And like OpenAIRE, they too face challenges to streamline content: Duplication, normalisation, inference, curation.Jeroen Bosman and Bianca Kramer from Utrecht presented the rising sun of research tools (see below photo for the overview or their poster here). This was a survey that sought to find goals, needs and frustrations. While the traditional research life-cycle exists , this could change in the future with the advent of the nano publication. There is a clear shift towards OA leading to diminishing importance of trad journals, and a shift from journals to individual publishing units

https://www.flickr.com/photos/130998664@N02/18729129868/in/pool-openaire/
Three issues that all tools should address:
1. Open: Open science and how to conduct it, e.g providing open lab books, not just OA to publications.
2. Efficient: Tools to encompass technical changes, speed of publication.
3. Good: Tools that ensure research is proper, e.g reproducibility. Avoiding fraud, quality checks.

Thorny audience question: But as a community how can we control these tools? Ensure they aren’t bought up by commercial companies?
In the panel discussion, good old sustainability came up: Membership models are the most solid solution.
Alternative idea: build a community-based workflow such as Wikipedia.

After lunch, there was an excellent, eye-opening session on quality assurance and peer review – about which Tony will be blogging in more detail in a separate post.

[embed]https://www.flickr.com/photos/130998664@N02/18729124648/in/pool-openaire/[/embed]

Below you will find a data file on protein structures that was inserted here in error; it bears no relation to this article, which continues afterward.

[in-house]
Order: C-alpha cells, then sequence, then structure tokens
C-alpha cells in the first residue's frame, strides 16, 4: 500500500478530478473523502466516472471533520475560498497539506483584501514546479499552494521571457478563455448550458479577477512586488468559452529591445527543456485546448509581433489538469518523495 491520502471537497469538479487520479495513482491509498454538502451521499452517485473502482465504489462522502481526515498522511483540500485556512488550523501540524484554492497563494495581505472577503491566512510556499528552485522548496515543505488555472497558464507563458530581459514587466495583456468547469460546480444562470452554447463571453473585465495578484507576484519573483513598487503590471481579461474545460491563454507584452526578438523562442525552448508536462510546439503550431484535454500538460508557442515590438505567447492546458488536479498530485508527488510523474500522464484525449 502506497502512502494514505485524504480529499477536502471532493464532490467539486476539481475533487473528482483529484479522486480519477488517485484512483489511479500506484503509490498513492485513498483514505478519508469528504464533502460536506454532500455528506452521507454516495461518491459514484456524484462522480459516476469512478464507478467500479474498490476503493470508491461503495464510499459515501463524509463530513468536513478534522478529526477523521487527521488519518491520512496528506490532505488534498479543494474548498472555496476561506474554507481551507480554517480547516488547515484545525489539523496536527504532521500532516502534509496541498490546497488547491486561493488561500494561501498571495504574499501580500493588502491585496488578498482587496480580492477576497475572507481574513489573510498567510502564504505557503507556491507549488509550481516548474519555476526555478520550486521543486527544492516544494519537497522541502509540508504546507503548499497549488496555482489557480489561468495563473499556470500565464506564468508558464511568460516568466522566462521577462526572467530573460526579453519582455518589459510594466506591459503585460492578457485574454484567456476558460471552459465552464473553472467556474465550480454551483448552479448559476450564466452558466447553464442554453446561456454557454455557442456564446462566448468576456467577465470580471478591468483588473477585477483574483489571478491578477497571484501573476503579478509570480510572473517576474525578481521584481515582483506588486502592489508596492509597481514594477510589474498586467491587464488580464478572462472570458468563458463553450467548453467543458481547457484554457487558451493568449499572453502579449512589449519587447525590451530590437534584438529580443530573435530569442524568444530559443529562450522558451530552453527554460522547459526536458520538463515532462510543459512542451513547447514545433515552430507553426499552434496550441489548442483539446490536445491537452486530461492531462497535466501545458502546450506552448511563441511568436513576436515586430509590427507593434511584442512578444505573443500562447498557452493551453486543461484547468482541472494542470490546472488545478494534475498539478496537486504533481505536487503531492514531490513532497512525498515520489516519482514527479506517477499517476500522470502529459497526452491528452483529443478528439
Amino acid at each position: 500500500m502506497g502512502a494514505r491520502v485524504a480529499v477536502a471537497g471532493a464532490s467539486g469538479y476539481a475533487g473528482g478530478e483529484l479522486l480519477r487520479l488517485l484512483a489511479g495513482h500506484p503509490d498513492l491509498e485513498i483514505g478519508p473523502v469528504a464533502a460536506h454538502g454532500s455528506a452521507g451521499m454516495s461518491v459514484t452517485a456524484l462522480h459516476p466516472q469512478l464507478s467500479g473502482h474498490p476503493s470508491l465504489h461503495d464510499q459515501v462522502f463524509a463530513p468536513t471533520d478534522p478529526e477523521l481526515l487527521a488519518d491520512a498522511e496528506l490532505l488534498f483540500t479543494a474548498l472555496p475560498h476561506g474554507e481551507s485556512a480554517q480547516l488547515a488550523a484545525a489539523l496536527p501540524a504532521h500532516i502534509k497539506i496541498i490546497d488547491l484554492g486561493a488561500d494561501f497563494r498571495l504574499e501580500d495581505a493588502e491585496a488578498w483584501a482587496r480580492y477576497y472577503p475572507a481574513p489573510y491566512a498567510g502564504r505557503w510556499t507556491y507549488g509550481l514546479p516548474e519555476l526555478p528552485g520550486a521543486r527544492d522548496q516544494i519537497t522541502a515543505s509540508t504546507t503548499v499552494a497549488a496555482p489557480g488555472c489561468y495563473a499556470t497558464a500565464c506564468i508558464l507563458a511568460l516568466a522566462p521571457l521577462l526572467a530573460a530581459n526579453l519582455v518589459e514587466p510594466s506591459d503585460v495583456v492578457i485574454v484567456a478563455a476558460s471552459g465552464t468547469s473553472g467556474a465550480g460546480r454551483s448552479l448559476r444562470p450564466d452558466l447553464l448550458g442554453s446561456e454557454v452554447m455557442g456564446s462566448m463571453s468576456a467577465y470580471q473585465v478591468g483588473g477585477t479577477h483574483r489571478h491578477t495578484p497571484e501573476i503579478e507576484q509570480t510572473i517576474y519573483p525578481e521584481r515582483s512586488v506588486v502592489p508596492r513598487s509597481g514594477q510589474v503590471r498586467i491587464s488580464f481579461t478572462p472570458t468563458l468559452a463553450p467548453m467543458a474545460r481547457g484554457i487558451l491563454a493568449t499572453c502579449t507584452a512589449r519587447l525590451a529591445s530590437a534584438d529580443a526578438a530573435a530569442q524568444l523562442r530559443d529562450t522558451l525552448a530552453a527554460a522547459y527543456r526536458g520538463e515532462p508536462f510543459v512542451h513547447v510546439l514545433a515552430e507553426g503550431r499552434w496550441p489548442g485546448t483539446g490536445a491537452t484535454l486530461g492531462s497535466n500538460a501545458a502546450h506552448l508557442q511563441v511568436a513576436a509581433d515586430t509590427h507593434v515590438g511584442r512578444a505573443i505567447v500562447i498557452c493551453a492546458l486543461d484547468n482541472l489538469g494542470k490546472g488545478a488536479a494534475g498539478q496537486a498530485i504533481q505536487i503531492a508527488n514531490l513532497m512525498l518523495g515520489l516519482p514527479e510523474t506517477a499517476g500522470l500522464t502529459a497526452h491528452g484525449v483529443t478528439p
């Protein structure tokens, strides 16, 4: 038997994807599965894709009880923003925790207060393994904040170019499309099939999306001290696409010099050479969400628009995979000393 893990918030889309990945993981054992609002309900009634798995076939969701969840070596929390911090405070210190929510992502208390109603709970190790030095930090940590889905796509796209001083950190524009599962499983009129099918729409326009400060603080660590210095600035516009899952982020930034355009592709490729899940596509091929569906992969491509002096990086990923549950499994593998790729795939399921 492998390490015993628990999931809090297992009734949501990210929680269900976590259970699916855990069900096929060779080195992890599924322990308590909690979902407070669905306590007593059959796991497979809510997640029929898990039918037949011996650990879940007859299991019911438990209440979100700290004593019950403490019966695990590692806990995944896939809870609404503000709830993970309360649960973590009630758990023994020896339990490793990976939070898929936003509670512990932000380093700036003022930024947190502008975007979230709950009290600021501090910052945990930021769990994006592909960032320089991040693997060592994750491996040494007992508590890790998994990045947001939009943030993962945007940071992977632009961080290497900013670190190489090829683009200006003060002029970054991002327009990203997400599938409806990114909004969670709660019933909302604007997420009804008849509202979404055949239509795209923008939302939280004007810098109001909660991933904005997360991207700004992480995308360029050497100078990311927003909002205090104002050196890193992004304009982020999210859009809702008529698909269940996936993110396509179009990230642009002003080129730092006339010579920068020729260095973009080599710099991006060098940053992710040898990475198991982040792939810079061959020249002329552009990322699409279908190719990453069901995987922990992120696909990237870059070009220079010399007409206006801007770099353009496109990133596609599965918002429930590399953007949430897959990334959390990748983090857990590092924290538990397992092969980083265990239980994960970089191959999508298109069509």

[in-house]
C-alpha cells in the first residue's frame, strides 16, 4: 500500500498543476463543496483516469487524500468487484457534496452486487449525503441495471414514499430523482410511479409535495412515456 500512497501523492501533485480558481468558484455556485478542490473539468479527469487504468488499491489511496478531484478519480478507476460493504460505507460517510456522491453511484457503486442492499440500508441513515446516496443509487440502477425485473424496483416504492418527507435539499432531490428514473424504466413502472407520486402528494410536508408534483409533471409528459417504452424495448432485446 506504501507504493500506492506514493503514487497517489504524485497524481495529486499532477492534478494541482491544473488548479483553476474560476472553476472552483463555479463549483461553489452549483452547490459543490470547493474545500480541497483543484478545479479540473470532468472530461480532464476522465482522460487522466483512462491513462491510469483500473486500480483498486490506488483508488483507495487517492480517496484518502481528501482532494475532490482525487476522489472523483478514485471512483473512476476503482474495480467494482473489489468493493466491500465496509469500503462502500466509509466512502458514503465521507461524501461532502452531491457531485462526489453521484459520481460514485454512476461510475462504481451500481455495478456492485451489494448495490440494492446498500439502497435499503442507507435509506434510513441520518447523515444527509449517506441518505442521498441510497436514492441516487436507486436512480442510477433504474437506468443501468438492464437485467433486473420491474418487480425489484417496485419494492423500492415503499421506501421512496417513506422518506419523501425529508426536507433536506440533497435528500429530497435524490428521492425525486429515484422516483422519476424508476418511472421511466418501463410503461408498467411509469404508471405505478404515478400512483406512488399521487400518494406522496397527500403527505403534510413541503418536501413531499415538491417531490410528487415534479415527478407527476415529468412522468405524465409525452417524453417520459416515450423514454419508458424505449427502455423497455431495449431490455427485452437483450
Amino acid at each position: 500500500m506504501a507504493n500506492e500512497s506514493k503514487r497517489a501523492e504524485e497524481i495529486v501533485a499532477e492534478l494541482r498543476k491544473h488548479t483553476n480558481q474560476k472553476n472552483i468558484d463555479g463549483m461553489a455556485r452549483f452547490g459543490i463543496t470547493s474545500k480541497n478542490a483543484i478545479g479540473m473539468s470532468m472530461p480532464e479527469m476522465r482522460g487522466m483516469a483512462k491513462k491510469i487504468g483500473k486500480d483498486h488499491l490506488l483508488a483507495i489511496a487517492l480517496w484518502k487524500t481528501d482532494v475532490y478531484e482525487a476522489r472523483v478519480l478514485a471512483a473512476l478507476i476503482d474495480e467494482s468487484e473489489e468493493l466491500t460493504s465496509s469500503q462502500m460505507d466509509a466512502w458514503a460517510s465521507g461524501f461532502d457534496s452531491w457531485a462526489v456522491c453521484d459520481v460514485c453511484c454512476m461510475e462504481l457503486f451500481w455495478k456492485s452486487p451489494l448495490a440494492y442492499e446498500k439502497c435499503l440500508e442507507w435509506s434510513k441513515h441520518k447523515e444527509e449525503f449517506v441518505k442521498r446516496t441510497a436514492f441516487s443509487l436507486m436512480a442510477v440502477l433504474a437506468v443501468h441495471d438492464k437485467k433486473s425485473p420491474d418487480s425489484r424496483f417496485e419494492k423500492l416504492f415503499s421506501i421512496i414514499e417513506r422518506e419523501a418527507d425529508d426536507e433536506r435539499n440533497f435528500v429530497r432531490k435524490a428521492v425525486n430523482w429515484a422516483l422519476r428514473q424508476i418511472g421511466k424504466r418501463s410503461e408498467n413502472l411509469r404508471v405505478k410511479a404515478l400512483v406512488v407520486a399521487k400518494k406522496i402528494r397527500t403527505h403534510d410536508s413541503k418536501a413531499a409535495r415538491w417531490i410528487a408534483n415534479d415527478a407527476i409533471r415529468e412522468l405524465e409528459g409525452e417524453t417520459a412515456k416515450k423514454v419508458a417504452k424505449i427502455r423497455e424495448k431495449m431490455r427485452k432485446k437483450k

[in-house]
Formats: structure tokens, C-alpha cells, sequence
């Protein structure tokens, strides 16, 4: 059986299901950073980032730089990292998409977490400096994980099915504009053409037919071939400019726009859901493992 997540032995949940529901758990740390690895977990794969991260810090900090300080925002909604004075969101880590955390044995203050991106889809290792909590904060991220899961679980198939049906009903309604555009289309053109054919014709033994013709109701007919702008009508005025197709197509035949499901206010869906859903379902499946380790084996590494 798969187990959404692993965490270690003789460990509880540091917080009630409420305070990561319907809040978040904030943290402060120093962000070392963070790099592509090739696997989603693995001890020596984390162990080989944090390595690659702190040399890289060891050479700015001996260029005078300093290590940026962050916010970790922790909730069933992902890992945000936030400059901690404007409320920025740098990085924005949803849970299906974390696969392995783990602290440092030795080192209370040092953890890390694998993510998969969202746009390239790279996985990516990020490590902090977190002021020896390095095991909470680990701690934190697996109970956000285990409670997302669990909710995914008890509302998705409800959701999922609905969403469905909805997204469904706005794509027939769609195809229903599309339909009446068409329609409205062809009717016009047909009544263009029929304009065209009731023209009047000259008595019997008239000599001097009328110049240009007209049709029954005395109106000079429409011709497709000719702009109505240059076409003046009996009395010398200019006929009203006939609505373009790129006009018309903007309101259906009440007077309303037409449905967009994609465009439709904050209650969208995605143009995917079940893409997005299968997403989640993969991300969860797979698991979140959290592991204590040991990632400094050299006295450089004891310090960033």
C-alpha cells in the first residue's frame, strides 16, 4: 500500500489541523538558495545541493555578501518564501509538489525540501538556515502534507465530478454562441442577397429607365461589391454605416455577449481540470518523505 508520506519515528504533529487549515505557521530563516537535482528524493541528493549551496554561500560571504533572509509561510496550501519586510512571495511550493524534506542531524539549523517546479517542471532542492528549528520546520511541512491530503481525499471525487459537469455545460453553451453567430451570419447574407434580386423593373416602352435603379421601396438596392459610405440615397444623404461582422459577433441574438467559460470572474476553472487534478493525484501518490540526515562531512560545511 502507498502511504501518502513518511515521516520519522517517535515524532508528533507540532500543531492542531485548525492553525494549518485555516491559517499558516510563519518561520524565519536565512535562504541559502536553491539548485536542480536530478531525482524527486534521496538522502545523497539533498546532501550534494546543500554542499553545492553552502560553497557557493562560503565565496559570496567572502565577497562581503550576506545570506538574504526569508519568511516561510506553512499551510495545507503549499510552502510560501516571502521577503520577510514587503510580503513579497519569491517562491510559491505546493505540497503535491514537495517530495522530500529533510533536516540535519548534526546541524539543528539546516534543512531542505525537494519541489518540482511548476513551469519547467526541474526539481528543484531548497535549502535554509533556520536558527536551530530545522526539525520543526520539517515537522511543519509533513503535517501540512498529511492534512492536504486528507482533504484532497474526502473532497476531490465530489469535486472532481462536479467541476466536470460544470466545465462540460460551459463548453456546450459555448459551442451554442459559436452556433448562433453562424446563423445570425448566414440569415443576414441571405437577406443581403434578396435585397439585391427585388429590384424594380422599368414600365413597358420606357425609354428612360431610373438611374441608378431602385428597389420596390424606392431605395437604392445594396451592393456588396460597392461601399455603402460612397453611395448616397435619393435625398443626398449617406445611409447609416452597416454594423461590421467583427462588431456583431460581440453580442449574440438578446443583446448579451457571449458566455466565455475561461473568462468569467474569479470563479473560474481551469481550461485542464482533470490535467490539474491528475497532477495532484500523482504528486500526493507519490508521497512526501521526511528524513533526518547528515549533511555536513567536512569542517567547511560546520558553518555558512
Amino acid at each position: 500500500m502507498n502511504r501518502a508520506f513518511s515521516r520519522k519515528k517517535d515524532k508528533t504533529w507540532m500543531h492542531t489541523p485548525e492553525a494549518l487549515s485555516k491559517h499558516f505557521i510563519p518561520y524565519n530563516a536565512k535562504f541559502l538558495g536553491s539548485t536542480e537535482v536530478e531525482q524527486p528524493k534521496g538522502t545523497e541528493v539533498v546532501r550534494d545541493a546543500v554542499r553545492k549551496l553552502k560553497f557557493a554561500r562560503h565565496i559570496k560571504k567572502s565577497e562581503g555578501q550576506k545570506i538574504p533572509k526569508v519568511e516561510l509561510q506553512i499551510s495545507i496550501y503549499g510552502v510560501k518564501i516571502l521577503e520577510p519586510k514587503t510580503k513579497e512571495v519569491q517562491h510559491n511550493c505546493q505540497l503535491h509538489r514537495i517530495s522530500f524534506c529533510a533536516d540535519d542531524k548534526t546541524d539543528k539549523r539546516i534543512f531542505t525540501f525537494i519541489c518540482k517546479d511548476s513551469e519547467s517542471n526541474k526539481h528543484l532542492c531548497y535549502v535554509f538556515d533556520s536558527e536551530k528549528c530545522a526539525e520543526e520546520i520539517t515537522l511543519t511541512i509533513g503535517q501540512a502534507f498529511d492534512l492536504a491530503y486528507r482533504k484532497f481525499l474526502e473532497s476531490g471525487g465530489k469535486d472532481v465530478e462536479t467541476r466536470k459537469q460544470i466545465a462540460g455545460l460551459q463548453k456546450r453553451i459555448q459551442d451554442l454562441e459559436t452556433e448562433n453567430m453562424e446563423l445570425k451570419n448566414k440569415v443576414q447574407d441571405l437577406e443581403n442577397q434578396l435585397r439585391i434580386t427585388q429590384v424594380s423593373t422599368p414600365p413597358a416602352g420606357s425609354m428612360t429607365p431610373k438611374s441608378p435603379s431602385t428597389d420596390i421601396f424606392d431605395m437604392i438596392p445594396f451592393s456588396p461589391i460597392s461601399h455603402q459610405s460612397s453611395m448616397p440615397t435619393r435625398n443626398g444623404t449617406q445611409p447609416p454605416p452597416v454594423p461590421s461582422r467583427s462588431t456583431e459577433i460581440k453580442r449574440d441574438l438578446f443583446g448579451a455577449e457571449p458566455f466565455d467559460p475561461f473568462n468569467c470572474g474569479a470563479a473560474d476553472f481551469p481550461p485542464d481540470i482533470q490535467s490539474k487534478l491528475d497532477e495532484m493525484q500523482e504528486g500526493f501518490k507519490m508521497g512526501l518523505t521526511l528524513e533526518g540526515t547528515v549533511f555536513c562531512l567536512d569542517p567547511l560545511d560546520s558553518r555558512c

The ebb and flow of OA and Research Data Management continued in many breakout groups. I attended the Data Management Session which was  kick-started by an excellent collection of resources and tools https://mensuel.framapad.org/p/RDM_Services  which I recommend as an overview of services to pick from. Feel free to add!

- Day Three -

The first plenary took as its theme the institution as publisher. Catriona Maccallum from PLOS discussed the need for transparency, or ‘intelligent openness’ in scholarly communication to better enable us to evaluate its effectiveness in areas like pricing, review, collaboration, evaluation and assessment. Then Rupert Gatti from the need for research centres to assume more active responsibility for the dissemination of their research. Finally, Victoria Tsoukala gave an excellent presentation on university-based and library-led OA publishing initiatives, including at her own institution, EKT. Sweeping changes are facing the institution and OA publishing, particularly on the OA front.

The final plenary, on the digital curation/preservation, began with a discussion from the University of Geneva on the difficulties of implementing systems to preserve large and complex scientific objects. Next, Andreas Rauber from the Technical University of Vienna shocked everyone by discussing how findings derived from data can differ based on which hardware/software is used, and hence the need to preserve that information as well to ensure reproducibility. See his impressive list of publications here: https://www.sba-research.org/team/key-researcher/andreas-rauber/. Finally, CERN presented their Invenio software (on which Zenodo runs) and their Open Data portal (http://opendata.cern.ch/), which amongst other things promises access to the raw data from the large hadron collider!